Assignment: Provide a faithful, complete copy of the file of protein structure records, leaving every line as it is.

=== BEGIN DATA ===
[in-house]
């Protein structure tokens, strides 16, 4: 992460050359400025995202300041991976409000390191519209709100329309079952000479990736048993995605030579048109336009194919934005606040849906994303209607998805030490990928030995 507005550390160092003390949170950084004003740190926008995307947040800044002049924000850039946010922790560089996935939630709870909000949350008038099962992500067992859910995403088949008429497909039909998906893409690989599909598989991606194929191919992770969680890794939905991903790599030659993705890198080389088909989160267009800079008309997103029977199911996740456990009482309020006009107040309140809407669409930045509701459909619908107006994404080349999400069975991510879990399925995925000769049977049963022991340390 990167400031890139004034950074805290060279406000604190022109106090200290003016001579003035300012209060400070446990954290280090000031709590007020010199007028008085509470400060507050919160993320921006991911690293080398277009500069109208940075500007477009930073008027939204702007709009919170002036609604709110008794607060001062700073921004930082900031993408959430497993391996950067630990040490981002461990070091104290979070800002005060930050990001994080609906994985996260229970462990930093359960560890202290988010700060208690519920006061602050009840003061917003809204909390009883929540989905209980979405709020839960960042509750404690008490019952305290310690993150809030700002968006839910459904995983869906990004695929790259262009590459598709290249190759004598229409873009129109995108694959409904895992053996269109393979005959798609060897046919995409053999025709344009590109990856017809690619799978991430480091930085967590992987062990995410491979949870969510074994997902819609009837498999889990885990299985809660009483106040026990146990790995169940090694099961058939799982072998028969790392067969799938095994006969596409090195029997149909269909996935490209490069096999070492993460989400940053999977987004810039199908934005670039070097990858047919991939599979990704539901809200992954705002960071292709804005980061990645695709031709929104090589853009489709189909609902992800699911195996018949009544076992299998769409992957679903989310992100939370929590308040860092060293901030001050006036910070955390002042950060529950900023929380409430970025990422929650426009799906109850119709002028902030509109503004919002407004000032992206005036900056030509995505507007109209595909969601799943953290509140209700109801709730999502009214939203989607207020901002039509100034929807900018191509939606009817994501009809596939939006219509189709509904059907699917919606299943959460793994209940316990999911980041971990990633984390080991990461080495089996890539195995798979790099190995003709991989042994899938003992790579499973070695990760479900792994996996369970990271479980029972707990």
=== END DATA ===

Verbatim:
[in-house]
């Protein structure tokens, strides 16, 4: 992460050359400025995202300041991976409000390191519209709100329309079952000479990736048993995605030579048109336009194919934005606040849906994303209607998805030490990928030995 507005550390160092003390949170950084004003740190926008995307947040800044002049924000850039946010922790560089996935939630709870909000949350008038099962992500067992859910995403088949008429497909039909998906893409690989599909598989991606194929191919992770969680890794939905991903790599030659993705890198080389088909989160267009800079008309997103029977199911996740456990009482309020006009107040309140809407669409930045509701459909619908107006994404080349999400069975991510879990399925995925000769049977049963022991340390 990167400031890139004034950074805290060279406000604190022109106090200290003016001579003035300012209060400070446990954290280090000031709590007020010199007028008085509470400060507050919160993320921006991911690293080398277009500069109208940075500007477009930073008027939204702007709009919170002036609604709110008794607060001062700073921004930082900031993408959430497993391996950067630990040490981002461990070091104290979070800002005060930050990001994080609906994985996260229970462990930093359960560890202290988010700060208690519920006061602050009840003061917003809204909390009883929540989905209980979405709020839960960042509750404690008490019952305290310690993150809030700002968006839910459904995983869906990004695929790259262009590459598709290249190759004598229409873009129109995108694959409904895992053996269109393979005959798609060897046919995409053999025709344009590109990856017809690619799978991430480091930085967590992987062990995410491979949870969510074994997902819609009837498999889990885990299985809660009483106040026990146990790995169940090694099961058939799982072998028969790392067969799938095994006969596409090195029997149909269909996935490209490069096999070492993460989400940053999977987004810039199908934005670039070097990858047919991939599979990704539901809200992954705002960071292709804005980061990645695709031709929104090589853009489709189909609902992800699911195996018949009544076992299998769409992957679903989310992100939370929590308040860092060293901030001050006036910070955390002042950060529950900023929380409430970025990422929650426009799906109850119709002028902030509109503004919002407004000032992206005036900056030509995505507007109209595909969601799943953290509140209700109801709730999502009214939203989607207020901002039509100034929807900018191509939606009817994501009809596939939006219509189709509904059907699917919606299943959460793994209940316990999911980041971990990633984390080991990461080495089996890539195995798979790099190995003709991989042994899938003992790579499973070695990760479900792994996996369970990271479980029972707990």